Step 5: Nutrients that you may want less of: These include fat, saturated fat, trans fat, sodium and cholesterol.
Product 1 has a higher % DV in fat, saturated fat and sodium compared to product 2. Product 1 is the healthier choice.
Sometimes it is not as clear which food is the healthier choice. For example, one product might be low in fat but high in salt while another one may be high in fat but low in salt. The one you choose will depend on your specific needs and requirements. A dietitian can help you determine what to focus on and the amounts you should aim for.
The ingredient list
The ingredient list includes all the ingredients that are in the product. They are listed in order by weight with the heaviest ingredient listed first and the lightest ingredient listed last.
The ingredient list is useful to see what the product is made of. This can be very helpful if you have a food allergy or intolerance and need to avoid certain foods.
Nutrition claims include nutrient content claims and health claims. Both are optional on food labels.
What are nutrient content claims?
A nutrient content claim indicates that the food has a certain amount of a specific nutrient. Example: High in vitamin C.
When you want to increase the amount of a certain nutrient look for words like:
Source (for example, “source of calcium”)
High or good source (for example, “high in fibre”)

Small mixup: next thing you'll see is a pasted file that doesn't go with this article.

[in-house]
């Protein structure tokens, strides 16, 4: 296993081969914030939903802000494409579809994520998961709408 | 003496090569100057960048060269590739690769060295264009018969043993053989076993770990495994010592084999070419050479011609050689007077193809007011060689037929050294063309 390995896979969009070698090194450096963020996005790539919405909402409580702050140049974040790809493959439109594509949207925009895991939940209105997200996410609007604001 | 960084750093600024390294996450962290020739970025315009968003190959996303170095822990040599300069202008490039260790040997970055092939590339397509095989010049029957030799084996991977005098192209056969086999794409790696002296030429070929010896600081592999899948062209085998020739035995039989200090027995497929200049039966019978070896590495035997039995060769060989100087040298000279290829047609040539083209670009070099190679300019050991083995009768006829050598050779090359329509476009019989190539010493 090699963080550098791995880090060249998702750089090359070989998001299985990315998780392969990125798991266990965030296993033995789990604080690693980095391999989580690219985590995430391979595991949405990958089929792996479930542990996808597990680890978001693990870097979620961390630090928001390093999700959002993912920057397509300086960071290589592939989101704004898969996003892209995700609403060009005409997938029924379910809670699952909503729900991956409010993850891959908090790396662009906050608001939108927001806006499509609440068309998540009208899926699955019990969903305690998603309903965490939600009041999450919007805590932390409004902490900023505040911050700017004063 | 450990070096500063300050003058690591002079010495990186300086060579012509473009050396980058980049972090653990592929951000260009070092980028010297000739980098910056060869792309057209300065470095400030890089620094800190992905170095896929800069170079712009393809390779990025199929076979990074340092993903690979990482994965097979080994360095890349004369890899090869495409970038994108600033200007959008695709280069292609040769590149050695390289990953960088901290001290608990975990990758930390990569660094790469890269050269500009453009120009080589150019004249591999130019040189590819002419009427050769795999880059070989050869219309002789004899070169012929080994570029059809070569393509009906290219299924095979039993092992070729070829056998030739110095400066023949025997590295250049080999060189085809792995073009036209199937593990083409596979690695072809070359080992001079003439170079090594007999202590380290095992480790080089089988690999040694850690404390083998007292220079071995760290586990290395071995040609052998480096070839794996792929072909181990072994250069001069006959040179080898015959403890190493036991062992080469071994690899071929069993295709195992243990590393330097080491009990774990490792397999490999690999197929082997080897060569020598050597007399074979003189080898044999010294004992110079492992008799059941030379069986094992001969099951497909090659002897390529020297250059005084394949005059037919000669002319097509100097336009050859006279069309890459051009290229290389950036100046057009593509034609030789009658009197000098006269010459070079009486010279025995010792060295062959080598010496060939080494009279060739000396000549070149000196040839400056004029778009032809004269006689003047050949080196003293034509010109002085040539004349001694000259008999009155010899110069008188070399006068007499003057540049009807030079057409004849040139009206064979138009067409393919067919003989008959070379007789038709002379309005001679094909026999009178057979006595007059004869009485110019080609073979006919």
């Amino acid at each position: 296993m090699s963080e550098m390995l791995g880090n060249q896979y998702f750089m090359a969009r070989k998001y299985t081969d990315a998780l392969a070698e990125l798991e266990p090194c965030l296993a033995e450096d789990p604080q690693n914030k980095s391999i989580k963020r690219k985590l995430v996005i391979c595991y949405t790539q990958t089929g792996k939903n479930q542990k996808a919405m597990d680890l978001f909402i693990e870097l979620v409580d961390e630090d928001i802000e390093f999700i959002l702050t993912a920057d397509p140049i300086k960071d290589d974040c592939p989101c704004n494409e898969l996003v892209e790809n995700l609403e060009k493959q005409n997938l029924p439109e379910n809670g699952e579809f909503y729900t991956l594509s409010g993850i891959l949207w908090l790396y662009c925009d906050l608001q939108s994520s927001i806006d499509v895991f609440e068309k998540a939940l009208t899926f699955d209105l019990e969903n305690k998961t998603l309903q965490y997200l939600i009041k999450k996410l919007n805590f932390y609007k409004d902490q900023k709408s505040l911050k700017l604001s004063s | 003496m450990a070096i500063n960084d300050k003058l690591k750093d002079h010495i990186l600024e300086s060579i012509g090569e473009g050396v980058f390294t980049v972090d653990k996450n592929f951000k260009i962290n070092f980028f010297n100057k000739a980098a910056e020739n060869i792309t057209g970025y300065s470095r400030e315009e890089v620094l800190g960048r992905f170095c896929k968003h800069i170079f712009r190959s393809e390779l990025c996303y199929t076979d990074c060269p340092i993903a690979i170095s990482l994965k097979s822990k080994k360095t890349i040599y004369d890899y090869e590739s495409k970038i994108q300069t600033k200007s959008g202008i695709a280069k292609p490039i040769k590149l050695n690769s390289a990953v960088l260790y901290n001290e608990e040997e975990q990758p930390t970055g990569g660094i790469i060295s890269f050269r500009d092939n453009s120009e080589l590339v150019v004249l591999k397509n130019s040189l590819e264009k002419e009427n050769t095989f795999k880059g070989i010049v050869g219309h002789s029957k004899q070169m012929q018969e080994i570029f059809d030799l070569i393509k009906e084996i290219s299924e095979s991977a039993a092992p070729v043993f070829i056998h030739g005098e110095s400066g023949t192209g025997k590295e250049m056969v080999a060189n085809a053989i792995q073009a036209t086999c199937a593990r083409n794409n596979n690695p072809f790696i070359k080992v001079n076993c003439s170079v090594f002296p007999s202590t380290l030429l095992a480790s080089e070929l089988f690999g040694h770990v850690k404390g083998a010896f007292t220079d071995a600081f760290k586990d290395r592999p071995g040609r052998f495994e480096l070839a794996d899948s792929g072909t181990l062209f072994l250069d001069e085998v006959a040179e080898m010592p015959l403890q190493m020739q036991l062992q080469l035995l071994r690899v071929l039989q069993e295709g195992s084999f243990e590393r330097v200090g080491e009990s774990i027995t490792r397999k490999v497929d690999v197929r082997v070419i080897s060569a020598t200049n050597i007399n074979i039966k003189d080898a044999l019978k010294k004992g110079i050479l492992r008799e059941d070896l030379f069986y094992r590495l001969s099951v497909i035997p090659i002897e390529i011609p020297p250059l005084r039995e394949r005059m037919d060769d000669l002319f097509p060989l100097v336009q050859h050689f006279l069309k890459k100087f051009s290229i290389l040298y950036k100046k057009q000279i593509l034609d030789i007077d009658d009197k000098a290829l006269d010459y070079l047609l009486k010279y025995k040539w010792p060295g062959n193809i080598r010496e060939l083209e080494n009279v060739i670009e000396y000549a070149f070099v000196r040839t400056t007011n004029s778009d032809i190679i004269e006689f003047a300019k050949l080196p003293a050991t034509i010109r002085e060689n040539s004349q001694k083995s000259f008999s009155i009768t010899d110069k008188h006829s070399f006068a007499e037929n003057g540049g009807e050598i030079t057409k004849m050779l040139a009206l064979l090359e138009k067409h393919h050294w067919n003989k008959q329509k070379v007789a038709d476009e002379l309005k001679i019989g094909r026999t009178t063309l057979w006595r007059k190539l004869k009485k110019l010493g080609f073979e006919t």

Very high or excellent source (for example, “excellent source of vitamin A”)
When you want to decrease the amount of certain nutrients looks for words like:
Free (for example, “sugar free”)
Low (for example, “low in saturated fat”)
Reduced (for example, “calorie reduced”)
A complete list of nutrient content claims and their meanings can be found at Nutrient content claims: what they mean.
What are health claims?
A health claim is a statement that mentions certain nutrients and their role in preventing disease. Example: A healthy diet low in saturated and trans fats may reduce the risk of heart disease. (Name of food item) is low in saturated and trans fats.
A complete list of health claims and their meanings can be found at Health claims: what they mean.
Are all foods required to have a food label?
No. There are some foods that do not required a label. These include:
fresh fruits and vegetables
raw meat, poultry, fish and seafood
foods prepared or processed at the store (bakery items, sausages, salads)
foods that contain very few nutrients (tea, coffee, spices)
Restaurants and food service businesses are also not required to have a Nutrition Facts table attached to their products.
The information on the food label is to help Canadians make informed decisions about the foods they eat. Use this information in combination with Canada’s Food Guide to make informed choices on healthy eating.
Did you know?
Many grocery stores have dietitians who are available to help customers with cooking, reading labels and meal prep ideas. Ask your grocery store if they have a dietitian on staff.
You may also be interested in:
Canada’s Food Guide
Last Update – September 16, 2019